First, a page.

When your main goal in teaching is showing students how to work with words and use them correctly, pictures may not seem like the most straightforward means to an end.
The truth is, however, that picture books are a great resource for language teachers, and your ESL students will gain many benefits when you use them in class. Here are 8 great reasons to think twice before cutting the pictures from language class!
Here's Why You Should Use Picture Books in Your Classroom
They Abate Anxiety
If your teacher handed you a 200 page book with no pictures written in a language you were just starting to learn, how would you feel? Traditional classroom texts can feel overwhelming for students just learning to speak and read English. Picture books are more welcoming, more manageable and less intimidating than all those black and white pages.
One key to being a successful ESL teacher is getting your students to think about the topic at hand before you introduce new material. Bringing what your students already know to the foreground of their minds is essential for making connections with new material. Picture books will get your students thinking about what they already know about a topic, and they may bring up questions, assumptions and cultural values that your students hold about the topic at hand.
All Around Experience
Introducing new material, particularly content based material, can be difficult when your class may have very little experience with that topic. Picture books can be a resource for giving your students a common experience and background with a particular topic and creating a culture of knowledge in your classroom. Before introducing new content to your students, read to them several picture books that have to do with the subject at hand. Using different styles of literature (historical fiction, nonfiction, biography, etc.) with different types of illustrations will ensure a connection with every student in the class.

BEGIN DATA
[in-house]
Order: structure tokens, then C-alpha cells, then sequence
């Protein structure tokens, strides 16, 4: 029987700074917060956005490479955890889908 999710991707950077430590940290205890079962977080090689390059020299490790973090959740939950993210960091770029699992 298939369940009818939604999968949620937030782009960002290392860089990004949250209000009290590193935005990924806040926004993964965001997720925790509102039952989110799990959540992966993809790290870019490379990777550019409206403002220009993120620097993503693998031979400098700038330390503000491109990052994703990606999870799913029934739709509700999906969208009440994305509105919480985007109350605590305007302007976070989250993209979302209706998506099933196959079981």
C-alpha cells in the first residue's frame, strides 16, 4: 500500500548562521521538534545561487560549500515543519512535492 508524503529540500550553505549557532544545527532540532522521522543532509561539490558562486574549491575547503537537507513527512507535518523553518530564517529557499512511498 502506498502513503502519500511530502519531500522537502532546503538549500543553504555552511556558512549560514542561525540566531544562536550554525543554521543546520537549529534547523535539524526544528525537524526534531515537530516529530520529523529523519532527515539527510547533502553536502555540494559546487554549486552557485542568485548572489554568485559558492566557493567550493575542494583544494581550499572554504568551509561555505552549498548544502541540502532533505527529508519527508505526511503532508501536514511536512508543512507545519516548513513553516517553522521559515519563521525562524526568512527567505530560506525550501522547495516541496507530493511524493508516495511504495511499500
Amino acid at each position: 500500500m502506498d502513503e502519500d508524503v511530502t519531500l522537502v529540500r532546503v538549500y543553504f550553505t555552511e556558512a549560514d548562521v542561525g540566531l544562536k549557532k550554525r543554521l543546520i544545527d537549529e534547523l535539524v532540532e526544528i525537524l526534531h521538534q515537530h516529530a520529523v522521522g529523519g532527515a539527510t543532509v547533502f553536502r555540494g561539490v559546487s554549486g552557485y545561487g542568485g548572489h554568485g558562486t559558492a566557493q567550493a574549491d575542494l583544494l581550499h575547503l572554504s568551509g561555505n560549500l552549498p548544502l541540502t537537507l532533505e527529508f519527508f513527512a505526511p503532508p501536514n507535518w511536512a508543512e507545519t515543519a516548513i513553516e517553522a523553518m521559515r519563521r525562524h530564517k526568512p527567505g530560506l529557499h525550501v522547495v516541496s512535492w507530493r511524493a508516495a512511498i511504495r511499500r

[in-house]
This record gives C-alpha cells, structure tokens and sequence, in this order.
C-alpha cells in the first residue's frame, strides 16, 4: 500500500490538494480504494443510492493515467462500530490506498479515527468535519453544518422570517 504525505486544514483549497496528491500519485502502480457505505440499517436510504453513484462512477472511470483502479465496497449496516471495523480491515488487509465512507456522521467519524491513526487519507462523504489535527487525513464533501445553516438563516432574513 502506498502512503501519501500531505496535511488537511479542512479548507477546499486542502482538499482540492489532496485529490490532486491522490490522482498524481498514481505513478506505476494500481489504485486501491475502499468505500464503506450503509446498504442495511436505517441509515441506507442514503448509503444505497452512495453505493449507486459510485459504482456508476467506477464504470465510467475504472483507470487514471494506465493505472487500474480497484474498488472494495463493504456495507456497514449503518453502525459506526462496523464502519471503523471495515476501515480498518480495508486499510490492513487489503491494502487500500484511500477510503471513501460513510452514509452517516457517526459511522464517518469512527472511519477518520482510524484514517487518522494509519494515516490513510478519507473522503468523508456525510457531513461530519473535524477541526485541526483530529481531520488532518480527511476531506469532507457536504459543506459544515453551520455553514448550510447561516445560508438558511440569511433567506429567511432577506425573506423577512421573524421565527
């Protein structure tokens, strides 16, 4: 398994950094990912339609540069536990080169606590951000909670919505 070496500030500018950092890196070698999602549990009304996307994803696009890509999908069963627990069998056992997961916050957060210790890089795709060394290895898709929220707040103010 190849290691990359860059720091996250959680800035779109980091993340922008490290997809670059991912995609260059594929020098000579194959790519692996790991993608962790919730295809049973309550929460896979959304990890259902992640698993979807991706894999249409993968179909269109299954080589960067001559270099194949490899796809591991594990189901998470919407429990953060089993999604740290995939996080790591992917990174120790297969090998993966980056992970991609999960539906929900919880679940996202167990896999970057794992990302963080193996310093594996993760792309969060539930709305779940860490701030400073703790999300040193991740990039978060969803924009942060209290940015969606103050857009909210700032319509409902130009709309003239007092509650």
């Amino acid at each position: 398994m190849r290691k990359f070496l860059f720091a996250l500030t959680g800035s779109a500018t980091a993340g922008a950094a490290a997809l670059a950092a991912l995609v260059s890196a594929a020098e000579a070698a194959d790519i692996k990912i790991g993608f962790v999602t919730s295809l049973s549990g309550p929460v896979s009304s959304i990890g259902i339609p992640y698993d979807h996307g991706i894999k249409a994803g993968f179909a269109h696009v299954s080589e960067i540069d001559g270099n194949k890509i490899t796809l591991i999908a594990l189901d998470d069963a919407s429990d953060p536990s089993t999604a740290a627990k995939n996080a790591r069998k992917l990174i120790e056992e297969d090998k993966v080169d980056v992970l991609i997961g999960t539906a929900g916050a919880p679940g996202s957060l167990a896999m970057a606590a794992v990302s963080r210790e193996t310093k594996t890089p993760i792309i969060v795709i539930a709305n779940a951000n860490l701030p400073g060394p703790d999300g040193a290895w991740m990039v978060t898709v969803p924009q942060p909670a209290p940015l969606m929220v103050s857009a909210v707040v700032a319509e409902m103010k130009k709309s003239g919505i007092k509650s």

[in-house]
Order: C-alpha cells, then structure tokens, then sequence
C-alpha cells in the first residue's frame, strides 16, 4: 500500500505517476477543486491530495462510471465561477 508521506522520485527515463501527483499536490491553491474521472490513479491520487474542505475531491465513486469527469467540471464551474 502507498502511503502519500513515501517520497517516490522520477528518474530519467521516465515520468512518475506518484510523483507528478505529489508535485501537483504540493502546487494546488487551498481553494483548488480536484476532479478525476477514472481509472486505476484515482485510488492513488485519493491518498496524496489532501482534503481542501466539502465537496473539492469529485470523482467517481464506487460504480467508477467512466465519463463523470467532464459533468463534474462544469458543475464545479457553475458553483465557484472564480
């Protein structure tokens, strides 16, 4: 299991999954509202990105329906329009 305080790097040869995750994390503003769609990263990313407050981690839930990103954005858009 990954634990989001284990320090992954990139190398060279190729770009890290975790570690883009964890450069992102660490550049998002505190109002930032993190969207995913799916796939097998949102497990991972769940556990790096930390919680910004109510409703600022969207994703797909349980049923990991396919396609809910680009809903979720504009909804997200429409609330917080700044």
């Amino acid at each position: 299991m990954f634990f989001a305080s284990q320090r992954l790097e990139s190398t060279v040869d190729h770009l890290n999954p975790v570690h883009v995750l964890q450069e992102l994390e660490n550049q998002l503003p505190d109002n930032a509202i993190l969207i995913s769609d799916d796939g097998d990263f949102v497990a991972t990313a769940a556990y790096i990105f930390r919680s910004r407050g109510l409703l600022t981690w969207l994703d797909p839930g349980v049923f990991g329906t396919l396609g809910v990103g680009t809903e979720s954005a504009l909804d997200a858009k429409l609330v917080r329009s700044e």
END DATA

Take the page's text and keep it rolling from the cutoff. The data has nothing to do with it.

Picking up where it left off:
Accelerate Reading Comprehension
When language and vocabulary are a mountain ESL students must climb, picture books offer the tools they need to get to the top. By providing additional comprehension clues through pictures, your ESL students will be better able to decipher unfamiliar vocabulary and grammar. Pictures can bypass the word level barriers that your students struggle with and help them infer the meaning of unfamiliar language.
If you teach literature in your class, you will likely touch on topics such as alliteration, simile, metaphor, irony, personification, satire and foreshadowing. For simple examples in isolation, picture books just might be the answer. You can find hundreds of examples (and more) of these literary elements in the great collection of picture books your library has to offer!
What writing skills will you address in your next writing class? Will it be sentence structure, mechanics, writing dialogue, expository writing, or writer’s voice? No matter what topic you have planned, picture books can serve as a model for that type of writing. Just because these books are short and contain colorful pictures does not mean that they have less value as writing models than chapter books. Pulling concisely written lines from engaging and entertaining picture books can be just what your students need to adopt the process in their own writing!
Abstracts Made Concrete
While much of what we ESL teachers teach is tangible, clothing and weather for example, not everything is so easy to picture, especially in a second language. Abstract concepts like emotions, attitudes and cultural values can be made concrete when they are communicated through a picture book. Your students will be able to see happiness, honesty and respect when you communicate it through a story and pictures.
The Amusement Factor
The simple fact is that picture books are fun! Whether they relate an amazing adventure or outline empirical data, your students will enjoy the material more when it comes from a picture book. Since they are so engaging and inviting, students will be amused by even the most straightforward information as they look at pictures which articulate those ideas.
You do not have to teach elementary ESL to appreciate the classroom value of picture books.
When chosen intentionally and with thought, picture books can be key to helping your students understand and connect with otherwise esoteric writing.